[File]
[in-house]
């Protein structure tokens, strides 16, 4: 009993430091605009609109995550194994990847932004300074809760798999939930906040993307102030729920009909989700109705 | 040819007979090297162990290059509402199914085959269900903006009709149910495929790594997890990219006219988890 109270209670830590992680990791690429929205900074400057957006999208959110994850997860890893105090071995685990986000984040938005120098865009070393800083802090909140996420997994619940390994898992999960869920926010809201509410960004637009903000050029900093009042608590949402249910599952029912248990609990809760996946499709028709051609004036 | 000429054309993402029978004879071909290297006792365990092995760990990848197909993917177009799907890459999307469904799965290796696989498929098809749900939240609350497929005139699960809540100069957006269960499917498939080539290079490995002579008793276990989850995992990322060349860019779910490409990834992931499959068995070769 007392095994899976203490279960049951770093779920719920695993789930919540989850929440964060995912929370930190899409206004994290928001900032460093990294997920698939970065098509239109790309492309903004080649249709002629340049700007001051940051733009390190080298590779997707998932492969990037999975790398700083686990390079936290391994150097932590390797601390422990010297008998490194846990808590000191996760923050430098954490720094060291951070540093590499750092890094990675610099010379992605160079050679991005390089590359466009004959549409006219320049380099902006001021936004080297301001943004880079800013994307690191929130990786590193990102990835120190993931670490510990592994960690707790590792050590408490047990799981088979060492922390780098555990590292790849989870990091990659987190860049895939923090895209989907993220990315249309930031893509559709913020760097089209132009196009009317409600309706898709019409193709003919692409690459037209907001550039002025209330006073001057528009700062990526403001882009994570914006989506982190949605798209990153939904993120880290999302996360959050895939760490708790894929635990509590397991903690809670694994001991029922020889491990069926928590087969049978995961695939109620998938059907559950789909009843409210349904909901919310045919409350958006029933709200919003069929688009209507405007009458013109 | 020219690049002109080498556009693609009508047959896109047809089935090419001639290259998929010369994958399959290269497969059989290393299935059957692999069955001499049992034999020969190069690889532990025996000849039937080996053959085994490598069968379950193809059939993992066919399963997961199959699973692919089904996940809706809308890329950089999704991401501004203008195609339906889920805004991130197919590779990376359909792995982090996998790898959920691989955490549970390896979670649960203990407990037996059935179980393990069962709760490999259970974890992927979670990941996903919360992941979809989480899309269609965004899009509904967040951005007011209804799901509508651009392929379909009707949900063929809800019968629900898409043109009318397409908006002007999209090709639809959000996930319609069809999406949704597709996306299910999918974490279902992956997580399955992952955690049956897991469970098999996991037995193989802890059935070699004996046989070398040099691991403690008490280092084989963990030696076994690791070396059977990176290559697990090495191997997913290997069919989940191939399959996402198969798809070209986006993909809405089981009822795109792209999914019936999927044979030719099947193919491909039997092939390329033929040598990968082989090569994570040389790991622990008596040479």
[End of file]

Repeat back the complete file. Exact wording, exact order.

[in-house]
């Protein structure tokens, strides 16, 4: 009993430091605009609109995550194994990847932004300074809760798999939930906040993307102030729920009909989700109705 | 040819007979090297162990290059509402199914085959269900903006009709149910495929790594997890990219006219988890 109270209670830590992680990791690429929205900074400057957006999208959110994850997860890893105090071995685990986000984040938005120098865009070393800083802090909140996420997994619940390994898992999960869920926010809201509410960004637009903000050029900093009042608590949402249910599952029912248990609990809760996946499709028709051609004036 | 000429054309993402029978004879071909290297006792365990092995760990990848197909993917177009799907890459999307469904799965290796696989498929098809749900939240609350497929005139699960809540100069957006269960499917498939080539290079490995002579008793276990989850995992990322060349860019779910490409990834992931499959068995070769 007392095994899976203490279960049951770093779920719920695993789930919540989850929440964060995912929370930190899409206004994290928001900032460093990294997920698939970065098509239109790309492309903004080649249709002629340049700007001051940051733009390190080298590779997707998932492969990037999975790398700083686990390079936290391994150097932590390797601390422990010297008998490194846990808590000191996760923050430098954490720094060291951070540093590499750092890094990675610099010379992605160079050679991005390089590359466009004959549409006219320049380099902006001021936004080297301001943004880079800013994307690191929130990786590193990102990835120190993931670490510990592994960690707790590792050590408490047990799981088979060492922390780098555990590292790849989870990091990659987190860049895939923090895209989907993220990315249309930031893509559709913020760097089209132009196009009317409600309706898709019409193709003919692409690459037209907001550039002025209330006073001057528009700062990526403001882009994570914006989506982190949605798209990153939904993120880290999302996360959050895939760490708790894929635990509590397991903690809670694994001991029922020889491990069926928590087969049978995961695939109620998938059907559950789909009843409210349904909901919310045919409350958006029933709200919003069929688009209507405007009458013109 | 020219690049002109080498556009693609009508047959896109047809089935090419001639290259998929010369994958399959290269497969059989290393299935059957692999069955001499049992034999020969190069690889532990025996000849039937080996053959085994490598069968379950193809059939993992066919399963997961199959699973692919089904996940809706809308890329950089999704991401501004203008195609339906889920805004991130197919590779990376359909792995982090996998790898959920691989955490549970390896979670649960203990407990037996059935179980393990069962709760490999259970974890992927979670990941996903919360992941979809989480899309269609965004899009509904967040951005007011209804799901509508651009392929379909009707949900063929809800019968629900898409043109009318397409908006002007999209090709639809959000996930319609069809999406949704597709996306299910999918974490279902992956997580399955992952955690049956897991469970098999996991037995193989802890059935070699004996046989070398040099691991403690008490280092084989963990030696076994690791070396059977990176290559697990090495191997997913290997069919989940191939399959996402198969798809070209986006993909809405089981009822795109792209999914019936999927044979030719099947193919491909039997092939390329033929040598990968082989090569994570040389790991622990008596040479």